Safer Chemical Alternatives Aren't Really Safe?

The AIHA’s Synergist magazine recently (Sept 2013) ran an article titled ‘Whack-a-mole’ by Frank Mirer lamenting the hazards of chemical substitution. Mirer, a professor at CUNY school of public health, pointed out that while the substitution of dangerous chemicals for safer one sounds like a good idea, in practice it often means substituting a chemical with known hazards for one with unknown hazards or advantages in areas other than safety. He cited a New York Times article about furniture workers being debilitated by exposure to n-propyl bromide, a chemical introduced at the behest of the EPA to replace methylene chloride, a compound that damages the ozone layer.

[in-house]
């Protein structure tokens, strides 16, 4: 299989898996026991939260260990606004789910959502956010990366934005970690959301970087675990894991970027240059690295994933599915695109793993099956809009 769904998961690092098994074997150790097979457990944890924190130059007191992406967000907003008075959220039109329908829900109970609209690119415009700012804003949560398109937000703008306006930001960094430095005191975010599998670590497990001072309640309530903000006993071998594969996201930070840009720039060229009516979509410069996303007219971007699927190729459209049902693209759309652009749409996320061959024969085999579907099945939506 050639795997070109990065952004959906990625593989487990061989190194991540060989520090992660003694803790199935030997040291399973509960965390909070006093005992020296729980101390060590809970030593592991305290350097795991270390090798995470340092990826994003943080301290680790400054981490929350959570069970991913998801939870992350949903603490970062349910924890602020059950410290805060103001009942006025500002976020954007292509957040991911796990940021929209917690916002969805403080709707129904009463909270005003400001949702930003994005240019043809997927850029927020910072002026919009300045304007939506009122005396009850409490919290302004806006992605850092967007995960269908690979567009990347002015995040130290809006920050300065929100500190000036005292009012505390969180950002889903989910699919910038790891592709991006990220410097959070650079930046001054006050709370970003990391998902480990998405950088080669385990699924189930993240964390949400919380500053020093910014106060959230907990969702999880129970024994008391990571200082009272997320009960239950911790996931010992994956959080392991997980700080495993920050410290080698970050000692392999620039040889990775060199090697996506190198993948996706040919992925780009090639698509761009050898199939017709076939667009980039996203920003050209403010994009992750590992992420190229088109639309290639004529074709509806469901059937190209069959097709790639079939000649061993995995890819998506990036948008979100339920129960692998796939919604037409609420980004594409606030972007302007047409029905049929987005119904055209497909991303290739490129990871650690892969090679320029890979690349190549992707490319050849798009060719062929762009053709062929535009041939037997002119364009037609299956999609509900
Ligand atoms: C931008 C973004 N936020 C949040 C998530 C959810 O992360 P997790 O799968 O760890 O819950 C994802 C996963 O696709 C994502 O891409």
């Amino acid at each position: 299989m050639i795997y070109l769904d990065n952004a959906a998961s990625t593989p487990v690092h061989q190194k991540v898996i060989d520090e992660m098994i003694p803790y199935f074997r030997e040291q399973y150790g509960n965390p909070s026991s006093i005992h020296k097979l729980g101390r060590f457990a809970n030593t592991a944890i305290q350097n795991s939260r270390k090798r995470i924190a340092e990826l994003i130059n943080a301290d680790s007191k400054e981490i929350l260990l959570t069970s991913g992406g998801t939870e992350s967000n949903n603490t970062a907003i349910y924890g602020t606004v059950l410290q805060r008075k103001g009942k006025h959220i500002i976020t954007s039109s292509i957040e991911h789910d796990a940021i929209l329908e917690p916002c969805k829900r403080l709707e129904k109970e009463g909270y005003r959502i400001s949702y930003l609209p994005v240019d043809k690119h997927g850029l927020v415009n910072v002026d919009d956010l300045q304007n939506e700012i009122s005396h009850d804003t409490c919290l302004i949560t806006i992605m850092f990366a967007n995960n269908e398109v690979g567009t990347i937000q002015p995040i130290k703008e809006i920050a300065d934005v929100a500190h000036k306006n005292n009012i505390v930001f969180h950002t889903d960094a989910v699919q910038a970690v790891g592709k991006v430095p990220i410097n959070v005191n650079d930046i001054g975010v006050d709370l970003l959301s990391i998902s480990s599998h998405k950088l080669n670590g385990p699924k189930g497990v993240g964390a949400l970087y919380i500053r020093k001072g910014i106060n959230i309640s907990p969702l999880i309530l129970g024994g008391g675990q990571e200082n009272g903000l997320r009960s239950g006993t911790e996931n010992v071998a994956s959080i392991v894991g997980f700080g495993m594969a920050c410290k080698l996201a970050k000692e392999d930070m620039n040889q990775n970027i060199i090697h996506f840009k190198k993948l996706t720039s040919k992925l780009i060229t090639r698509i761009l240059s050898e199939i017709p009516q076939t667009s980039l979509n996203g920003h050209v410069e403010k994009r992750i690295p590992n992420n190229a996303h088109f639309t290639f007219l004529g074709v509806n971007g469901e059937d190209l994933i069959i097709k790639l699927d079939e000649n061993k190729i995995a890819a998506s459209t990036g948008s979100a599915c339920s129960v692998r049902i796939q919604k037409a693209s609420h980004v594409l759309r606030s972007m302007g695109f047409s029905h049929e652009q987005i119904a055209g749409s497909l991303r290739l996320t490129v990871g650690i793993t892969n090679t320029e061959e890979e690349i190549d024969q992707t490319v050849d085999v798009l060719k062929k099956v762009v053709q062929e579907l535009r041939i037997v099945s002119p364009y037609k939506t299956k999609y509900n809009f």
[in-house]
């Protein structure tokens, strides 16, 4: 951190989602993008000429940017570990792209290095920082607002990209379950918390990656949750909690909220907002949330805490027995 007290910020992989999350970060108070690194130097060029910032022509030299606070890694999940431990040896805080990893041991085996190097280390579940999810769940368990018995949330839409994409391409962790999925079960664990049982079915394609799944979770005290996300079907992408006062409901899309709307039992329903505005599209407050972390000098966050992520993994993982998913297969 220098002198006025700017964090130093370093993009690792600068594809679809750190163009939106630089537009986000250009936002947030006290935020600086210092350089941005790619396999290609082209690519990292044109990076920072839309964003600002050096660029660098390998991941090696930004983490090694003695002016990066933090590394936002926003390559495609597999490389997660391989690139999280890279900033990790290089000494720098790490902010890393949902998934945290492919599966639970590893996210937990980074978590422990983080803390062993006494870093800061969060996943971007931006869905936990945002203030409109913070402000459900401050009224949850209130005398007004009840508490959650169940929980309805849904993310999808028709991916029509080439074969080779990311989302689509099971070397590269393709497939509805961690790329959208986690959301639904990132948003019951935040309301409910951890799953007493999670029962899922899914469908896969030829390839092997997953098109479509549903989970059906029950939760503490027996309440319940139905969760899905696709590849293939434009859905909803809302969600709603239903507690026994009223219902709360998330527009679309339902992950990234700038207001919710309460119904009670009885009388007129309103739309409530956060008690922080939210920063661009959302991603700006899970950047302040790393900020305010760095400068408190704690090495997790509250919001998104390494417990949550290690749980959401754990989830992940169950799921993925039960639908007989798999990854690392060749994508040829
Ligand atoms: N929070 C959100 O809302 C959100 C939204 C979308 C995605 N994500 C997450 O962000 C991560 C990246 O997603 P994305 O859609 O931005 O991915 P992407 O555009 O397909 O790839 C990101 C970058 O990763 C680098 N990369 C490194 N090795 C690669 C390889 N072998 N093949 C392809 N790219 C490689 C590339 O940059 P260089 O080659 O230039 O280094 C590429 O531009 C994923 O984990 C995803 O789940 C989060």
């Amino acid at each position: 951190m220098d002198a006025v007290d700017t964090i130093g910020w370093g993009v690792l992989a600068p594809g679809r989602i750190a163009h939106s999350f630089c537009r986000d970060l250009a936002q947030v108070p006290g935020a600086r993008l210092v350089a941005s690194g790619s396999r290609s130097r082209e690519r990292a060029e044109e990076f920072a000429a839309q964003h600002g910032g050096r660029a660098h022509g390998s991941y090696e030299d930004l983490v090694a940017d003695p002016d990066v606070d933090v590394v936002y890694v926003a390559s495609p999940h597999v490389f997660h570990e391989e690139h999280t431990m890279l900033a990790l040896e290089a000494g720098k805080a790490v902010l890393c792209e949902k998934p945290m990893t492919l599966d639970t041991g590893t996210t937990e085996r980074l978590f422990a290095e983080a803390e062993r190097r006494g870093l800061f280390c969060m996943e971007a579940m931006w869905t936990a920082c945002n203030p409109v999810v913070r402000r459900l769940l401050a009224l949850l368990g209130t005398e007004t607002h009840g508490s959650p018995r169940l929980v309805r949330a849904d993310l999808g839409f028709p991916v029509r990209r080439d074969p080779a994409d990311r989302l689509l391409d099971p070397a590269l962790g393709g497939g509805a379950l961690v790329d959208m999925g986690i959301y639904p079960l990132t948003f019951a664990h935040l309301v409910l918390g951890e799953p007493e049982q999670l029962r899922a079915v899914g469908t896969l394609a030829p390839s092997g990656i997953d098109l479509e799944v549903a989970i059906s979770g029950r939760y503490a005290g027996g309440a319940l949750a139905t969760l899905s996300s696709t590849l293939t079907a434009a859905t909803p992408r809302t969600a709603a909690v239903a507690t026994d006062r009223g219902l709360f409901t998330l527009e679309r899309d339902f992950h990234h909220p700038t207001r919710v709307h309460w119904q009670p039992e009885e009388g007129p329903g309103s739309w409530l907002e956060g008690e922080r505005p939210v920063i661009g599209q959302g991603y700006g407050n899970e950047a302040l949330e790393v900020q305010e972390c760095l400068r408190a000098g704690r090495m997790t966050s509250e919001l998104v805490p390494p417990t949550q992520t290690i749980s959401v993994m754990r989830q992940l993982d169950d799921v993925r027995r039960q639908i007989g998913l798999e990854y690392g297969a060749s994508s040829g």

We have seen the same practice in healthcare where new unregulated chemicals are substituted for older hazardous ones; where the main advantage appears to be lack of information rather than a proven safer option. This blog has commented before on the replacement of glutaraldehyde (known irritant, sensitizer and occupational asthmagen) with the new ‘safer’ o-phthalaldehyde (OPA). Evidence is increasing that OPA with its similar dialdehyde chemical structure is also an irritant, a sensitizer and an asthmagen.

We all welcome substitution of hazardous chemicals with safer alternatives, but it is important to ensure that the alternatives really are safer and not simply less studied.